Millennial Investors Shunning Stocks
Posted On October 21, 2011
As the leading edge of the Millennial generation dips its toes into investing, they are more leery of the stock market than previous generations. A survey conducted by MFS Investments finds that Millennials are just as likely to keep their investment dollars in cash instruments, like savings accounts and money market funds, as they are to invest in stocks – a more conservative approach than older generations and a more cautious allocation than is normally recommended for young investors.
Millennial fears about the stock market stem from the 2008 crash and recession as well as the fact that the market has declined by 1% over the past 10 years, its first decade-long trough since the Great Depression. The survey found that Millennials invest about one third of their funds in stocks and about the same amount in cash instruments. Another fear factor: the survey also found that about half were employed as opposed to two-thirds a decade ago.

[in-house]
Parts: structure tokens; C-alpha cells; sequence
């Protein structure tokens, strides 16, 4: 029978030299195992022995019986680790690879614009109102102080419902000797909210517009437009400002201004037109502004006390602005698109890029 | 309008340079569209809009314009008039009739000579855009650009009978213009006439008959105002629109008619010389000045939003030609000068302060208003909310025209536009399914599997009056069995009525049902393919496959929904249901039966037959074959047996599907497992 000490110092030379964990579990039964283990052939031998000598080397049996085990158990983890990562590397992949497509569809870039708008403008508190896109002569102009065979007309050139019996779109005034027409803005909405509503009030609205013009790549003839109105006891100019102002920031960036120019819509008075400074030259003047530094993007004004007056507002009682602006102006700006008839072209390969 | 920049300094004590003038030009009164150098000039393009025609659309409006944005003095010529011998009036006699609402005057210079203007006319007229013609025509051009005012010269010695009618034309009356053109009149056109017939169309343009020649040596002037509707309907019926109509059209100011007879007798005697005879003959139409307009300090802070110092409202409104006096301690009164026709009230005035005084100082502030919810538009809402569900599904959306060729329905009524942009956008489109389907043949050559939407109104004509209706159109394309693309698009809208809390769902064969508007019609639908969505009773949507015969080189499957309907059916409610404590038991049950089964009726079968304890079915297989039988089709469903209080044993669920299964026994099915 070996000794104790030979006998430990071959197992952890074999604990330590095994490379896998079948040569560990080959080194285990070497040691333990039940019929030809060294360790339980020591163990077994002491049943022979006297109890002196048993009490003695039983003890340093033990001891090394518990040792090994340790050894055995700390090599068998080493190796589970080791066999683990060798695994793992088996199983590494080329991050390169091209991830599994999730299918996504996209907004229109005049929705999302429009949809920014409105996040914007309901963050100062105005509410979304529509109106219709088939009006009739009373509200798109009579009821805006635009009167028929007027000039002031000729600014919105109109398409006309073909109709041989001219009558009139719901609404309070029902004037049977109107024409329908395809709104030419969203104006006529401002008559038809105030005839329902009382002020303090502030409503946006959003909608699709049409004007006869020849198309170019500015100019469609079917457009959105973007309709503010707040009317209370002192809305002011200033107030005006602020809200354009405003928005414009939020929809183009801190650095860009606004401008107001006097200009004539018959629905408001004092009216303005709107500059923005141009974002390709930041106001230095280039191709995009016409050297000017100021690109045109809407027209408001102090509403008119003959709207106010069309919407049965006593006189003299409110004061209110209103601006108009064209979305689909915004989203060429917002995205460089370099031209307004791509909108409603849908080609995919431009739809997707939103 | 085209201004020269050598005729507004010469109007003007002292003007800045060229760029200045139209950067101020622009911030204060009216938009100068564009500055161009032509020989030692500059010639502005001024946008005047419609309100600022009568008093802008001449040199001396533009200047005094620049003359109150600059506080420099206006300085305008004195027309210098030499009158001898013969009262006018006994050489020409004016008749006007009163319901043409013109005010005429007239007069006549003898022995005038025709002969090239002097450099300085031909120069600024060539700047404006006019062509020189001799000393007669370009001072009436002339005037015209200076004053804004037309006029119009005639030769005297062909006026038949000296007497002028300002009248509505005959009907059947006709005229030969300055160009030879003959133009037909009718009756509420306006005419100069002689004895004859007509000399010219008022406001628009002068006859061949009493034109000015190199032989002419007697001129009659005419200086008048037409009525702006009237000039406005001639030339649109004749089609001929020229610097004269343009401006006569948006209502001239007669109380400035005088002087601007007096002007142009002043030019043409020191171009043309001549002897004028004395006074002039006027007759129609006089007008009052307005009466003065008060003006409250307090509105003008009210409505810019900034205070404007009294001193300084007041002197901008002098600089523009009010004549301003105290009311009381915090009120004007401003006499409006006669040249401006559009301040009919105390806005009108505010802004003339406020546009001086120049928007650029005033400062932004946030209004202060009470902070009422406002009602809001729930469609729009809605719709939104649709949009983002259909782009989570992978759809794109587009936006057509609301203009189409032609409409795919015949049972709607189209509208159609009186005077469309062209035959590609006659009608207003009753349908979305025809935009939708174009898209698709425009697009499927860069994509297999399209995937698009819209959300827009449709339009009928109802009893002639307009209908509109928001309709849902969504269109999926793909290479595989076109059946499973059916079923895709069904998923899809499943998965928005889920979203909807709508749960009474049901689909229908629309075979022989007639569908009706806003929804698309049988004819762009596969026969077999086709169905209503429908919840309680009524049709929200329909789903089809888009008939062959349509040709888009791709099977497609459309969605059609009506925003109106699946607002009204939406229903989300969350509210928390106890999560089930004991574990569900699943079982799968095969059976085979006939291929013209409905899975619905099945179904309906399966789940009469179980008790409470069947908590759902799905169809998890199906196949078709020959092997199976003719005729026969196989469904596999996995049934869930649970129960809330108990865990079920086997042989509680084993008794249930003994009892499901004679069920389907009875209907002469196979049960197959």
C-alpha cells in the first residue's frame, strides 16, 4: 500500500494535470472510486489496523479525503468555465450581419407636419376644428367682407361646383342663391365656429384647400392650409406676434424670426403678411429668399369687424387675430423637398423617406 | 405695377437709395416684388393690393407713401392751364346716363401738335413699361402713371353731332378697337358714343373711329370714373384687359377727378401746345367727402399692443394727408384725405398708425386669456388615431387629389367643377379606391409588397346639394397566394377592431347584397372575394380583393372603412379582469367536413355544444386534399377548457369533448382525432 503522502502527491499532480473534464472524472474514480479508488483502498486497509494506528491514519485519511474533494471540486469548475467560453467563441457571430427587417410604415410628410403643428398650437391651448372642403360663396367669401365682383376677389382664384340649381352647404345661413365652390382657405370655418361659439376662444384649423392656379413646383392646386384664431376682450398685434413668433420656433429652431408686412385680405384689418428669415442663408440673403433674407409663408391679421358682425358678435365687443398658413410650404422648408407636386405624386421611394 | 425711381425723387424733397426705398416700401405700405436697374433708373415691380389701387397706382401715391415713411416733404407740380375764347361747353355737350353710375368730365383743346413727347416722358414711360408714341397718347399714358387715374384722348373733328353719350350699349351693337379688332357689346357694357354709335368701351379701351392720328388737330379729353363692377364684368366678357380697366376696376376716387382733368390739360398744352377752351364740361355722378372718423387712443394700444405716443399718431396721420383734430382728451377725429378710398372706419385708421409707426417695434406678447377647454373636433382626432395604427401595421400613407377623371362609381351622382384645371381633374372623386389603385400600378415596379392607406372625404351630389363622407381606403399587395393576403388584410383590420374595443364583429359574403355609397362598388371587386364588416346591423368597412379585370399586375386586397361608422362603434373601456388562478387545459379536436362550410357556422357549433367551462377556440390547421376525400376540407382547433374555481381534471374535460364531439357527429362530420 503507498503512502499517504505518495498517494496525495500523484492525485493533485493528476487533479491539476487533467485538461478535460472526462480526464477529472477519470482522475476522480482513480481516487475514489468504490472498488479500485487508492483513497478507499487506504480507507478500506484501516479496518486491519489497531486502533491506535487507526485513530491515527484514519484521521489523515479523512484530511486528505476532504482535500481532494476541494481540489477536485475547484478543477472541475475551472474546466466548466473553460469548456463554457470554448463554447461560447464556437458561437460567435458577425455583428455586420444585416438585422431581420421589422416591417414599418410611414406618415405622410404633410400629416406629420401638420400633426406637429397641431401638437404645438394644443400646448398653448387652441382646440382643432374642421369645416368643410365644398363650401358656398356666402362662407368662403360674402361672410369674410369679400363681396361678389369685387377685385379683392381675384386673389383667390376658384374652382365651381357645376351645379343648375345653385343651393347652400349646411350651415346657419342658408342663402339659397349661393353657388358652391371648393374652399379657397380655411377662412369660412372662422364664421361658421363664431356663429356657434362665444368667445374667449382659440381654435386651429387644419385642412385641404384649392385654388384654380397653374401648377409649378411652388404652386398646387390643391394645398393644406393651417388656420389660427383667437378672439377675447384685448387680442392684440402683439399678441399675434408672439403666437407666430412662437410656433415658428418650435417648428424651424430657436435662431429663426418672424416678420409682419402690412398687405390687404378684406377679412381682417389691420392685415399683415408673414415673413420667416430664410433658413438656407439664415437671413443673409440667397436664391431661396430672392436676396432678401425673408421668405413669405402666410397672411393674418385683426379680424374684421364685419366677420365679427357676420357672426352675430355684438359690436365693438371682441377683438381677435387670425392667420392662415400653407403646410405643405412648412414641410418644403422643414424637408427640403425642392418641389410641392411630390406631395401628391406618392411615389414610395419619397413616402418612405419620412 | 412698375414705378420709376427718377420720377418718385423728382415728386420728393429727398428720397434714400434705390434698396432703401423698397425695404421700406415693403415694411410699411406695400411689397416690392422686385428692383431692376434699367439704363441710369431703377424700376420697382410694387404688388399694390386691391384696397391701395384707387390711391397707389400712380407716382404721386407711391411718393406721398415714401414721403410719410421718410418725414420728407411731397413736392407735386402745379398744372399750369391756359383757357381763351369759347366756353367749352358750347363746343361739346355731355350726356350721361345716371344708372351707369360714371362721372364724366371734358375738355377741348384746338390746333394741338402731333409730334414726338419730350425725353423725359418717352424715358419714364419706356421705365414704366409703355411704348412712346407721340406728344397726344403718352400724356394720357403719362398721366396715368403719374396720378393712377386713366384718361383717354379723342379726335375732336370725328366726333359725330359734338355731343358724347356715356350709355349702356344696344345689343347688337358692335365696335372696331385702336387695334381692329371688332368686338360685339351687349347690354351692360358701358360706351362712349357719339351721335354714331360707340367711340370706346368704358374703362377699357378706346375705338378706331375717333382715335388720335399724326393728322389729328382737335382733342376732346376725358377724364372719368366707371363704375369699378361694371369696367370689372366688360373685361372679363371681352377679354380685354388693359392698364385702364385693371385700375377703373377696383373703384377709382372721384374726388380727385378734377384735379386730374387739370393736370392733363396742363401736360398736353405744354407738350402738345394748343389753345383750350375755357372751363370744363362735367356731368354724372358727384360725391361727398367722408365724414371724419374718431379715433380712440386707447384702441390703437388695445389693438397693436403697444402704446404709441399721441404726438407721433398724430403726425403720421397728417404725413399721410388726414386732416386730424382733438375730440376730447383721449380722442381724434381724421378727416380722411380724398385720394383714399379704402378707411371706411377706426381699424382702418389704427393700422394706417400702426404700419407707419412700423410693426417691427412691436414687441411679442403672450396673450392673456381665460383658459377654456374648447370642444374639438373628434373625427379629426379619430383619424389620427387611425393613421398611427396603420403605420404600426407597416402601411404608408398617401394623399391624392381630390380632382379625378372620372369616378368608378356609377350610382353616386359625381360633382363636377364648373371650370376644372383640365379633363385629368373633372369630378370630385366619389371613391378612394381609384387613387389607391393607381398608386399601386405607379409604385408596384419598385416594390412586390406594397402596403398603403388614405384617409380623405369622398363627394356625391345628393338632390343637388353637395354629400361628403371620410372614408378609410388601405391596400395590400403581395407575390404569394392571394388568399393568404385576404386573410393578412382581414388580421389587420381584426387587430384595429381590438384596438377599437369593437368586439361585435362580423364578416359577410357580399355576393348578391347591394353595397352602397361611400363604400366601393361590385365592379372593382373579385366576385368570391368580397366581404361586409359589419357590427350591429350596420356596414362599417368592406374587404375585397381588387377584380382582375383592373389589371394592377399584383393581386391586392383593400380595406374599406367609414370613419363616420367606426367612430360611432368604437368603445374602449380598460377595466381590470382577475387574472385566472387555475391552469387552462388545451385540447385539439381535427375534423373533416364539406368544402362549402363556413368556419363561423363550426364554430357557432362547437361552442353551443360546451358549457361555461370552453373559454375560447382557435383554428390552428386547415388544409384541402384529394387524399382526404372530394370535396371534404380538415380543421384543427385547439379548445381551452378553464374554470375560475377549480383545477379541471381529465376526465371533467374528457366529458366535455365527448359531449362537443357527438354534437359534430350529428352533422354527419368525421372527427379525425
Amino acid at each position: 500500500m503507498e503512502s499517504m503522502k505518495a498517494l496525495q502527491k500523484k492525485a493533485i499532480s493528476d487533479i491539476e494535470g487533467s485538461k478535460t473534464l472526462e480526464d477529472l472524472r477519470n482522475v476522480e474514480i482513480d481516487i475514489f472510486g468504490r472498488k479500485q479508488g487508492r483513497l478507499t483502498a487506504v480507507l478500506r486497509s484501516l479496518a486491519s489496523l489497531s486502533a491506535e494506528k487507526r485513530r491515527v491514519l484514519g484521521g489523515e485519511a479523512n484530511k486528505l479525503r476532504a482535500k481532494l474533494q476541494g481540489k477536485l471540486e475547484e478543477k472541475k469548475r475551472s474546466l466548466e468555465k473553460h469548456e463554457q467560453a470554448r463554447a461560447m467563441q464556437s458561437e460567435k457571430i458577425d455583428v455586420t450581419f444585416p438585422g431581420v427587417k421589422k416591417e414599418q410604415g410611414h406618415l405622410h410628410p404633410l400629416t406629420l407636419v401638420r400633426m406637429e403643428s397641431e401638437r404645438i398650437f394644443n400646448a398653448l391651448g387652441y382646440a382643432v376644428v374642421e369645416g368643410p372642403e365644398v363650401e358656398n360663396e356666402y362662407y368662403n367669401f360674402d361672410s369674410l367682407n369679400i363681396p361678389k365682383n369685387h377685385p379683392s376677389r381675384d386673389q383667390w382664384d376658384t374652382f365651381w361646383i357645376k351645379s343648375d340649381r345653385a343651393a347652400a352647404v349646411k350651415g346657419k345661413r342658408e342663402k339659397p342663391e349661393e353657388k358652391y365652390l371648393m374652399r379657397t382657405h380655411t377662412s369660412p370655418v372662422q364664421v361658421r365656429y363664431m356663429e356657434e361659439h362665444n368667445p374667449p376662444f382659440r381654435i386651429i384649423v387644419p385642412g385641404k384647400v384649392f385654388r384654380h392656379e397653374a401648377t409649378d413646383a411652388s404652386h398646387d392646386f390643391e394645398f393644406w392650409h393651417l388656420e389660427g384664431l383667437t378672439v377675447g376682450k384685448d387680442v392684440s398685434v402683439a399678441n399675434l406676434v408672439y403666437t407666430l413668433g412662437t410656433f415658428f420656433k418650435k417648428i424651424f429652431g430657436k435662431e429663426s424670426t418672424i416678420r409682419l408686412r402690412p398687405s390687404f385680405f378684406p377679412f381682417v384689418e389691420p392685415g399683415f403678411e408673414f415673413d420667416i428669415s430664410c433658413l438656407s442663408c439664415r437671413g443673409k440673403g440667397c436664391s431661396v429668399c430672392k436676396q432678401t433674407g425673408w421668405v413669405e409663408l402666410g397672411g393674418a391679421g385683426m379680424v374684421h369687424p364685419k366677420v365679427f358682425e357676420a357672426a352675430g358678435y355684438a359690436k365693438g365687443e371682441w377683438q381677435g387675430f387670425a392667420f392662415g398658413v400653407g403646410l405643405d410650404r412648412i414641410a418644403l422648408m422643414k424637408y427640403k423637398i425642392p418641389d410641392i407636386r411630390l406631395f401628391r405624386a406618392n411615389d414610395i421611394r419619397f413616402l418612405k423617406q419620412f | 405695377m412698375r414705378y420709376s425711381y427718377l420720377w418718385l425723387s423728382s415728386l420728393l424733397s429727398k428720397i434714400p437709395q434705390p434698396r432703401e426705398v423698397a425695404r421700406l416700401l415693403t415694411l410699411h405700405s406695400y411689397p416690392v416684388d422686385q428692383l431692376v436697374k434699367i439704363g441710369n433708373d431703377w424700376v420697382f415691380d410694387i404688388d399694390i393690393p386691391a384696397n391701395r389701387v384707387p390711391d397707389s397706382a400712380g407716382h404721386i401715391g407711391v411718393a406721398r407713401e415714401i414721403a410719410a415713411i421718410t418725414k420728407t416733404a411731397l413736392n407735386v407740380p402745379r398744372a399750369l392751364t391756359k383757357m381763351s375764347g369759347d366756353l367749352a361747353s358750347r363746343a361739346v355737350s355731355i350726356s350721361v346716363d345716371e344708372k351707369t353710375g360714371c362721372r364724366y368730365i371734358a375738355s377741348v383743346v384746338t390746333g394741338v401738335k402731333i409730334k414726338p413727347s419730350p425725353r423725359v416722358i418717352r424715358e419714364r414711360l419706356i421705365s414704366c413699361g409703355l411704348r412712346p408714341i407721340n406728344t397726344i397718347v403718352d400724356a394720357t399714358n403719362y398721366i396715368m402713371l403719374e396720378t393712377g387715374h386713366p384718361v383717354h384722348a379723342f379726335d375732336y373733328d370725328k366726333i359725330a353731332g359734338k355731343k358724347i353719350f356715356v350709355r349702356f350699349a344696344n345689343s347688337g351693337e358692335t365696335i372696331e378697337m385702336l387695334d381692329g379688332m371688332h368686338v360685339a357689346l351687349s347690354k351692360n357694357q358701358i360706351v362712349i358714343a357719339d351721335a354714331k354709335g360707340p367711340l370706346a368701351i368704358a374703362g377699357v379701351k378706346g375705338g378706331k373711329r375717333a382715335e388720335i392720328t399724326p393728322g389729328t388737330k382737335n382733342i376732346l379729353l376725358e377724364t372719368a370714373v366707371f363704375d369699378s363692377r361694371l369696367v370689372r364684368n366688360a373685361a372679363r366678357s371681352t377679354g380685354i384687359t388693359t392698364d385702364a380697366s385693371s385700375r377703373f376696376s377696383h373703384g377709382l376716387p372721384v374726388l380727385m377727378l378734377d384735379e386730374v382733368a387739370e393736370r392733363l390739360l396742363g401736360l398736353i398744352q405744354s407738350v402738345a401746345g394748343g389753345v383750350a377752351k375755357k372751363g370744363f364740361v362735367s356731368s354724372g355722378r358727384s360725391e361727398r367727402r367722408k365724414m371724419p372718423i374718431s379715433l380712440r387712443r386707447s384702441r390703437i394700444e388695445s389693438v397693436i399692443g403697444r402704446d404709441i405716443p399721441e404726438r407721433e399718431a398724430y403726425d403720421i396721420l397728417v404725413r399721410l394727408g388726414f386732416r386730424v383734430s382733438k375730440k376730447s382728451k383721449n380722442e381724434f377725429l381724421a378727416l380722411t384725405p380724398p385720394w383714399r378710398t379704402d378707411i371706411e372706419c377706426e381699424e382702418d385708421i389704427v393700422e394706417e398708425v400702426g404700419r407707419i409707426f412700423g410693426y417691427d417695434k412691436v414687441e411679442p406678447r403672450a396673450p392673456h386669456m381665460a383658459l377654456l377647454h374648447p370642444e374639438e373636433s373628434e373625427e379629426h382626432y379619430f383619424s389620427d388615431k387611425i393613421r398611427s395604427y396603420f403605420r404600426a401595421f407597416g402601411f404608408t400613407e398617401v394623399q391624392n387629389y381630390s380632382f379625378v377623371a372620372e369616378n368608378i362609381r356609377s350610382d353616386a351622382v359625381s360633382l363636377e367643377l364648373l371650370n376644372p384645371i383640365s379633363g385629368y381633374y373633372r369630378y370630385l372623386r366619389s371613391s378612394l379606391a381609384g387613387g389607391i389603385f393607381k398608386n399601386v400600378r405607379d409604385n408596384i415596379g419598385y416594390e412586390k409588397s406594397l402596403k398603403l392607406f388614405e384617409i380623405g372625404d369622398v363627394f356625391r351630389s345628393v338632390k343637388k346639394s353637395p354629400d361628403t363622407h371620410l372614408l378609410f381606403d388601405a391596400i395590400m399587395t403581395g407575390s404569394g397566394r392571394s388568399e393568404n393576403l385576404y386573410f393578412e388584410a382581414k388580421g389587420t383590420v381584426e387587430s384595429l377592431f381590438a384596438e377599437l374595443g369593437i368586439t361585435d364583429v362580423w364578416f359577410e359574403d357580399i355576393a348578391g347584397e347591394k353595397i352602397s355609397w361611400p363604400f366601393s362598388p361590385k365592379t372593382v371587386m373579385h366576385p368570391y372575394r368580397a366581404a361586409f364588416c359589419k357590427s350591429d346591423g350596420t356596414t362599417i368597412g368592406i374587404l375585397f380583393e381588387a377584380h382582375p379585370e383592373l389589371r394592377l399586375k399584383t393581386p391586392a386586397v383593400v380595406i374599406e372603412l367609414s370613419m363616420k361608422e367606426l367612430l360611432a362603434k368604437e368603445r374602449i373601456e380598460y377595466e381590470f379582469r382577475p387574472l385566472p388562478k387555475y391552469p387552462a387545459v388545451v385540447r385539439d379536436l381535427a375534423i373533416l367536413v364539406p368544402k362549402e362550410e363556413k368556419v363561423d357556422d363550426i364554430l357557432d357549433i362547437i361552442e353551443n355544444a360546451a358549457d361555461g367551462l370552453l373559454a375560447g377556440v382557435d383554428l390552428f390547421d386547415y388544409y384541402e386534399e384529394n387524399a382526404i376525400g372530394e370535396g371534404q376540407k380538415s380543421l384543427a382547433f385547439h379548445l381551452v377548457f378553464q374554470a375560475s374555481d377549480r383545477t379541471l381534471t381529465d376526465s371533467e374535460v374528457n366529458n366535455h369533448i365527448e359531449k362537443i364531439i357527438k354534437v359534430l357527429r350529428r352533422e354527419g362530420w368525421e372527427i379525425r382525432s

In perhaps the most telling number of the survey, 40% of Millennials agreed with the statement, “I will never feel comfortable investing in stocks.” If that sentiment lasts, the Great Recession will prove to be as generation-defining for Millennials as the Great Depression was for Matures.